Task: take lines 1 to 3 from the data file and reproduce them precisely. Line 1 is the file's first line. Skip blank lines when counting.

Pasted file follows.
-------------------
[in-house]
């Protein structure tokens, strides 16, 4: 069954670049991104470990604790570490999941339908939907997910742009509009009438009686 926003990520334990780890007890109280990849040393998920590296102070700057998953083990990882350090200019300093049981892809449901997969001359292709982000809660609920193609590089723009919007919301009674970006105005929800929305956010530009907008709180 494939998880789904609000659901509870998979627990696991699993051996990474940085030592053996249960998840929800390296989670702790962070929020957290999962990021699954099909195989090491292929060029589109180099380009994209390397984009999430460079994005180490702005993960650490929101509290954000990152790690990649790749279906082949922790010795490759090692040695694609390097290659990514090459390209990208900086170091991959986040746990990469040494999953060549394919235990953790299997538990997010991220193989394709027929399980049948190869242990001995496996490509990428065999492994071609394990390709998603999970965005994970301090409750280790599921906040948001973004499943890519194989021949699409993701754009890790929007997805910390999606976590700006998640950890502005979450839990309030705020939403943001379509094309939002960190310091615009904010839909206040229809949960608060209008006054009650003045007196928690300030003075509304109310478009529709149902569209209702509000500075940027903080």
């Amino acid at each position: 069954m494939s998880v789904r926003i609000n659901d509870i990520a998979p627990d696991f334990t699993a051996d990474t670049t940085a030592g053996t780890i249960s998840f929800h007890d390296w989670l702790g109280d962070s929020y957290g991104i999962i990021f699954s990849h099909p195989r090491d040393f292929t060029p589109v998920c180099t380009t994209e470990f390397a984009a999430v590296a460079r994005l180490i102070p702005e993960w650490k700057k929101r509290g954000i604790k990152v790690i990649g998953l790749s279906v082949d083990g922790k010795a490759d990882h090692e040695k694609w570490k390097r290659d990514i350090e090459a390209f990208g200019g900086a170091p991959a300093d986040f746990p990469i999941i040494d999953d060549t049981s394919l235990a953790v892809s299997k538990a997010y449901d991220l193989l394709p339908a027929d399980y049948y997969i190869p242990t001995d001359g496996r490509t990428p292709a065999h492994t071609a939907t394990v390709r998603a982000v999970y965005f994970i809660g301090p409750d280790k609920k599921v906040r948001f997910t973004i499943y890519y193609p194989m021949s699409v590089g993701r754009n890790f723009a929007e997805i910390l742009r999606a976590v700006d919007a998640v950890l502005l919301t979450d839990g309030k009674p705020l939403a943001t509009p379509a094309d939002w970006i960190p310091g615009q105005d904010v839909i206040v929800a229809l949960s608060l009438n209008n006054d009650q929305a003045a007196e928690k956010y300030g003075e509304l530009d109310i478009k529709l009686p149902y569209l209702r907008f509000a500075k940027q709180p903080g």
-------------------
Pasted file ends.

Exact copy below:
[in-house]
């Protein structure tokens, strides 16, 4: 069954670049991104470990604790570490999941339908939907997910742009509009009438009686 926003990520334990780890007890109280990849040393998920590296102070700057998953083990990882350090200019300093049981892809449901997969001359292709982000809660609920193609590089723009919007919301009674970006105005929800929305956010530009907008709180 494939998880789904609000659901509870998979627990696991699993051996990474940085030592053996249960998840929800390296989670702790962070929020957290999962990021699954099909195989090491292929060029589109180099380009994209390397984009999430460079994005180490702005993960650490929101509290954000990152790690990649790749279906082949922790010795490759090692040695694609390097290659990514090459390209990208900086170091991959986040746990990469040494999953060549394919235990953790299997538990997010991220193989394709027929399980049948190869242990001995496996490509990428065999492994071609394990390709998603999970965005994970301090409750280790599921906040948001973004499943890519194989021949699409993701754009890790929007997805910390999606976590700006998640950890502005979450839990309030705020939403943001379509094309939002960190310091615009904010839909206040229809949960608060209008006054009650003045007196928690300030003075509304109310478009529709149902569209209702509000500075940027903080």
């Amino acid at each position: 069954m494939s998880v789904r926003i609000n659901d509870i990520a998979p627990d696991f334990t699993a051996d990474t670049t940085a030592g053996t780890i249960s998840f929800h007890d390296w989670l702790g109280d962070s929020y957290g991104i999962i990021f699954s990849h099909p195989r090491d040393f292929t060029p589109v998920c180099t380009t994209e470990f390397a984009a999430v590296a460079r994005l180490i102070p702005e993960w650490k700057k929101r509290g954000i604790k990152v790690i990649g998953l790749s279906v082949d083990g922790k010795a490759d990882h090692e040695k694609w570490k390097r290659d990514i350090e090459a390209f990208g200019g900086a170091p991959a300093d986040f746990p990469i999941i040494d999953d060549t049981s394919l235990a953790v892809s299997k538990a997010y449901d991220l193989l394709p339908a027929d399980y049948y997969i190869p242990t001995d001359g496996r490509t990428p292709a065999h492994t071609a939907t394990v390709r998603a982000v999970y965005f994970i809660g301090p409750d280790k609920k599921v906040r948001f997910t973004i499943y890519y193609p194989m021949s699409v590089g993701r754009n890790f723009a929007e997805i910390l742009r999606a976590v700006d919007a998640v950890l502005l919301t979450d839990g309030k009674p705020l939403a943001t509009p379509a094309d939002w970006i960190p310091g615009q105005d904010v839909i206040v929800a229809l949960s608060l009438n209008n006054d009650q929305a003045a007196e928690k956010y300030g003075e509304l530009d109310i478009k529709l009686p149902y569209l209702r907008f509000a500075k940027q709180p903080g």